2011 May 5
Ugo Perone (Università del Piemonte Orientale, Vercelli, Italy), “Ethics, Norms, Exceptions”

2011 April 29
Tad Schmaltz (University of Michigan), “Causes to Laws: Descartes, Malebranche, Berkeley”

2011 April 28
Tad Schmaltz (University of Michigan), “Pure Love: Moral Motivation in Malebranche”

2010 December 9
Janet L. Borgerson, “Why Does International Health Research Cause Trouble?”

2010 October 28
Walter Ott (Virginia Tech), “Are there Duties to the Dead?”

2010 October 14
Remy Debes (University of Memphis), “Human Dignity: The Authority of Empathy”

2010 April 30
Undergraduate Philosophy Conference: John Capps, Opening Remarks; Leigh Oates, “St. Augustine’s Theory of Knowledge and Vedic Philosophy as Described in Bhagavad Gita” (Erika Strickland, commentator); Alan Barton, “Nietzsche’s Birth of Tragedy and Punk Aesthetics” (Alex Stubberfield, commentator); Nora Burleigh, “Confronting the Crisis: A Philosophical Examination of the Benefits and Detriments of Education” (Ashley Aberg, commentator); Joshua Hine, “Hearing the ‘Fat Lady’s’ Call: The Meaning of Vocation” (Dana Melchior, commentator); David Whitehead, “Emotions... Remember Those?” (Sam Owen, commentator); Fred Evans, “Voices, Oracles, and the Social Body”

2010 April 2
Steven Weinstein (University of Waterloo), “What Part Don’t You Understand? Quantum Mechanics and the Theory of Space and Time”

2010 April 1
PZ Myers (University of Minnesota, Morris), “The Irreconcilability of Science and Religion”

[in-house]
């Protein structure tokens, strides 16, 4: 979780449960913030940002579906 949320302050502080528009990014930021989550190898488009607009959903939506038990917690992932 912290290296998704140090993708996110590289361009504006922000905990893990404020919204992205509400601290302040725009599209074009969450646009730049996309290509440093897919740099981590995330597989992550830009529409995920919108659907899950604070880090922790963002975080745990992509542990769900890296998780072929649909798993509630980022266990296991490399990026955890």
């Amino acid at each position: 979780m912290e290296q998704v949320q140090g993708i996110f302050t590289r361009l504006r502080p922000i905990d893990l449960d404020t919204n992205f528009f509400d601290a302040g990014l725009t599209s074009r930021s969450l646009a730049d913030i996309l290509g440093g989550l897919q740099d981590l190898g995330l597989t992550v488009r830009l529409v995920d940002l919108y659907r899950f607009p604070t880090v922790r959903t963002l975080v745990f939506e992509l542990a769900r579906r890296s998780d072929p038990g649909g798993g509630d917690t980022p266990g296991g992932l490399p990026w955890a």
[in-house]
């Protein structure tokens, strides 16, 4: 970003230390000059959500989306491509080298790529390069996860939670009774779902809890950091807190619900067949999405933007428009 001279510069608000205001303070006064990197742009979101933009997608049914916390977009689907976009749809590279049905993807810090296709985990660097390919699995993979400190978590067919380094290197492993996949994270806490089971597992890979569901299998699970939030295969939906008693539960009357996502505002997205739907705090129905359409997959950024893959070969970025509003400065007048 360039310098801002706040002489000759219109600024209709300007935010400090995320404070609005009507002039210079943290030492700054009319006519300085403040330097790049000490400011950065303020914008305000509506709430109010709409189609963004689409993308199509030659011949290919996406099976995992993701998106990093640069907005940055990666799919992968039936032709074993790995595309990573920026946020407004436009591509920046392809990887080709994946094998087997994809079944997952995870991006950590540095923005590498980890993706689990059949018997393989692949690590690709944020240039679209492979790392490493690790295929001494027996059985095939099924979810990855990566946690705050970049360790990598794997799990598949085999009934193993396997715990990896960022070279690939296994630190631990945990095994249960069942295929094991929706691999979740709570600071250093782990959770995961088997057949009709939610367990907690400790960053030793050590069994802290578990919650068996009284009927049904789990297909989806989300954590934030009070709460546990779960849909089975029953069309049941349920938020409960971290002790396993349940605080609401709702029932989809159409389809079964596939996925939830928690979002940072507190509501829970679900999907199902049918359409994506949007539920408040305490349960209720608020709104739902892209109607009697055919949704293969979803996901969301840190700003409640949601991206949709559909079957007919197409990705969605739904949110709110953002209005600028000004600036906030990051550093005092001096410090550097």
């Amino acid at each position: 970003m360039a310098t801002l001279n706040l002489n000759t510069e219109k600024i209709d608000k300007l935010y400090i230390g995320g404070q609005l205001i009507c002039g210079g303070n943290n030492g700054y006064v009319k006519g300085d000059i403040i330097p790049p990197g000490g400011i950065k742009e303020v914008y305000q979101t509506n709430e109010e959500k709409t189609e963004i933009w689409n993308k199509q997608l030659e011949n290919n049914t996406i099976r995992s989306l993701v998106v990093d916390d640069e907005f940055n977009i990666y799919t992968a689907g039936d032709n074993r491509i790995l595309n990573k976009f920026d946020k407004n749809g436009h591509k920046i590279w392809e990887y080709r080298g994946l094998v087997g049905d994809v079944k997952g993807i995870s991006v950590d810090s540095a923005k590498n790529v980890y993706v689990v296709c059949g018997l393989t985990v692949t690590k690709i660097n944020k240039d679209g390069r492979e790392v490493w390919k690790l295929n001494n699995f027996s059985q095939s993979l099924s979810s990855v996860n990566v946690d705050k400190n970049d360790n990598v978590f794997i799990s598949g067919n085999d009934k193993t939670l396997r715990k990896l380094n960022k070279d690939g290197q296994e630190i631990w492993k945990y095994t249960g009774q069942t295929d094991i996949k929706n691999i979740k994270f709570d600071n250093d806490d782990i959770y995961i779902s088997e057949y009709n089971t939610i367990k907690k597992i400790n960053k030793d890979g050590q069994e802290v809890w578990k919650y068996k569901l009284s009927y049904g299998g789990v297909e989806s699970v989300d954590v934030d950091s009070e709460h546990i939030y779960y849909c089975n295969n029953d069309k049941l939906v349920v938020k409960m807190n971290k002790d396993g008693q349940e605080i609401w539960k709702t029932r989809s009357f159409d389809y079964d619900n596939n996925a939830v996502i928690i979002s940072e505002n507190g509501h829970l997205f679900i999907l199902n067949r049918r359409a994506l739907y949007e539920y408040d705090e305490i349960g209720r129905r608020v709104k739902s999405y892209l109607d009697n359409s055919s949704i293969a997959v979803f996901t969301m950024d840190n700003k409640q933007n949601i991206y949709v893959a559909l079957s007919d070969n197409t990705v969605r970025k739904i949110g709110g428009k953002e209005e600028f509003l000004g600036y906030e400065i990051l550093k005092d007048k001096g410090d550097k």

2009 September 24
Frederik Kaufman (Ithaca College), “Morality and War”

2009 May 1
Conference: Sustainability Ethics. Presenters: Braden Allenby, Bryan Norton, David Orr, Paul Thompson, William Shutkin. Commentators: Randall Curren, Sarah Pralle, Erin Taylor

2009 March 19, 20 (at St. John Fisher College)
Conference: Lucretius: His Continuing Influence and Contemporary Relevance. David B. Suits, “Lucretius on Death: Replies to Buddha, Nietzsche, and the Governor of California”; William Jensen, “Newton and Lucretius”; Charles Natoli, “On Religio and Paradox in Lucretius”; Tim Madigan, “George Santayana on Lucretius as a Philosophical Poet”; David White, “The Art and Science of Not Knowing: Lucretius and Agnosticism”; Melissa Shew, “ ‘As Stupid as the Clinamen’? Human Responsibility and Error in Spinoza and Lucretius”; John Lenz, “Science and the Humanities Together in Lucretius”; John Mayer, “Putting Lucretius’s Ideas into the Language of the 21st Century”; Dane Gordon, “Lucretius and Death”

2008 December 12
Jeffrey Kovak (University of Tennessee), “Science, Ethics and War: A Pacifist’s Perspective”

2008 December 11
Jeffrey Kovak (University of Tennessee), “What Is an Ethical Scientist?”

2008 October 30
Scott Boylston (Savannah College of Art and Design), “The Struggle for Regimes of Truth: Power, Artistic Expression and Leadership”

2008 October 16
Don Gotterbarn (East Tennesee State University), “E-Voting: How to count 110% of the vote or more! Technological determinism and the limits of professional responsibility”

2008 October 3
Peter Singer (Princeton University), “A Better, More Sustainable World”

2008 October 2
Kevin Outterson (Boston University School of Law), “Visiting Low-Income People — Education or Exploitation?”

2008 September 18
Deborah Mower (Youngstown State University), “Teaching Ethics via Sympathy”

2008 May 8